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Ige paints rosier budget picture

Gov. David Ige unveiled Monday his Executive Supplemental Budget for the next two fiscal years, which restores funding to agencies that previously had their budgets cut because of the COVID-19 pandemic.

Ige’s proposed budget in fiscal year 2023 would see the current budget appropriation increase by more than 10% from the current appropriation to $16.9 billion.

“This budget request is very different from our budgets of the last two years, in which we had to cut over a billion dollars and all agencies had to slash spending,” Ige said during a news conference Monday. “This year, the economy has improved more quickly than anticipated. … This is due to a variety of factors, including increased consumer spending, our Safe Travels program and the rapid recovery of the visitor arrivals, and healthy general excise and income tax collections.”

Ige highlighted an increase to the state Department of Education’s budget, with nearly $700 million planned for the DOE, including $100 million to restore programs cut at the beginning of the pandemic, $78 million for repair and maintenance costs, $10 million for worker compensation and more.

The budget also adds nearly $60 million to the University of Hawaii, about $2.3 million of which would go to the University of Hawaii in Hilo.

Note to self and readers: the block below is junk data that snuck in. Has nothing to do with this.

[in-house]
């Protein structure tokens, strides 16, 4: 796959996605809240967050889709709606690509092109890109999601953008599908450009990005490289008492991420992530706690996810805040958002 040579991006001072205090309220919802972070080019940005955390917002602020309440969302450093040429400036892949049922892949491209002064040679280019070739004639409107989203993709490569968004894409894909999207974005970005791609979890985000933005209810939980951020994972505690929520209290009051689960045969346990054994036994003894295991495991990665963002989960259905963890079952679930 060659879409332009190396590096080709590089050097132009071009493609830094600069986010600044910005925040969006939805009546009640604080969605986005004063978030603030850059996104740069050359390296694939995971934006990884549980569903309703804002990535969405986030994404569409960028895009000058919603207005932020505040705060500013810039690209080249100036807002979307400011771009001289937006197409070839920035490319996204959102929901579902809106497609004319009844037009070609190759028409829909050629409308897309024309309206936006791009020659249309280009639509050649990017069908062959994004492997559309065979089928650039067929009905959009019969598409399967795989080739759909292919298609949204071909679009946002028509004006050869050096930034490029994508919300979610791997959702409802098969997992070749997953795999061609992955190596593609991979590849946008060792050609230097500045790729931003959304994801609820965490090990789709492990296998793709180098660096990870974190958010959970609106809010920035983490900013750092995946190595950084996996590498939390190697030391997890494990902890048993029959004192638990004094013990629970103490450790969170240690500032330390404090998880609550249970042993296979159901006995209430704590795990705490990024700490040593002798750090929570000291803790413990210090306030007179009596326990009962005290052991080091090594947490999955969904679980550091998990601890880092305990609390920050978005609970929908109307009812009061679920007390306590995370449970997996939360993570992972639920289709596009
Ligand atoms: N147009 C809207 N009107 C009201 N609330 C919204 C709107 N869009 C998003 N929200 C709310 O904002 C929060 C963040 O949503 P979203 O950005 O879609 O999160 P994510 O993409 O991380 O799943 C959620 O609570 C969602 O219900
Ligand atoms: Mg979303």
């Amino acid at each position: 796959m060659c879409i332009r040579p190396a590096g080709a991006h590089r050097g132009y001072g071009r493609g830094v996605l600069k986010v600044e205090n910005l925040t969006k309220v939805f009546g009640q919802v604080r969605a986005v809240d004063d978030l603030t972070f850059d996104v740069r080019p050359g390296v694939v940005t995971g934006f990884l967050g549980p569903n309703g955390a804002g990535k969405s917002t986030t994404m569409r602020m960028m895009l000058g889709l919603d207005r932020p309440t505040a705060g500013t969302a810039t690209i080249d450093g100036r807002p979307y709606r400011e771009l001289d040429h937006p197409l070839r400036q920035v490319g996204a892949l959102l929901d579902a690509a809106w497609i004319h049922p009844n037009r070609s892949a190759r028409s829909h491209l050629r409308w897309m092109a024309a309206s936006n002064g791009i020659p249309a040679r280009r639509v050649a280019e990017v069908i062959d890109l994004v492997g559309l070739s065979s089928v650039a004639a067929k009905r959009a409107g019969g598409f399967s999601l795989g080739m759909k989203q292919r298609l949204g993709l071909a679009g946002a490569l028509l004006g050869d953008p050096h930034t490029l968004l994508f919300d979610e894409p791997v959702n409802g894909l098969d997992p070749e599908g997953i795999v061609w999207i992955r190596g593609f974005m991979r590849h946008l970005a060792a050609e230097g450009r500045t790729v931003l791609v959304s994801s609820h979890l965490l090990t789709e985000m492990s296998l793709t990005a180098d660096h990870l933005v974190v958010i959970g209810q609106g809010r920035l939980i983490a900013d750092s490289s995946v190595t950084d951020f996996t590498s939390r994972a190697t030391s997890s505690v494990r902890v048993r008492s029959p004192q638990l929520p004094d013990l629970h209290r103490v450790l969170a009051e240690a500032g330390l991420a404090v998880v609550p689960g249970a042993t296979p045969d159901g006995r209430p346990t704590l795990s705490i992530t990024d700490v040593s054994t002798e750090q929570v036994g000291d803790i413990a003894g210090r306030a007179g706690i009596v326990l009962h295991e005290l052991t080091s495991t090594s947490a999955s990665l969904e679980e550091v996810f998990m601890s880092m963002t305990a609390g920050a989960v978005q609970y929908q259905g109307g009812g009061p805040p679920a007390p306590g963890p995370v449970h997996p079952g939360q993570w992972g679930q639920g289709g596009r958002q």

“This investment in education will provide our schools with predicable and reliable funding so that we can focus on our students and provide the supports they need,” said Keith Hayashi, interim DOE superintendent.

Ige’s capital improvement budget also includes more than $200 million for maintenance and improvements throughout the public school system.

Other highlights of the proposed budget include a $25 million increase to Medicaid health care payments and a requested $33.3 million in American Rescue Plan funds that the state would match in order to receive even more federal funds to extend broadband accessibility throughout the state.

Ige also announced that the budget would restore $17 million to the state Department of Public Safety in order to bring staffing back to prepandemic levels and alleviate prison staffing shortages.

The budget also includes $61 million for continuing COVID-19-related expenditures, such as the Safe Travels and National Guard costs, as well as another $30 million for contingency funding.

Email Michael Brestovansky at
Source: Hawaii Tribune Herald

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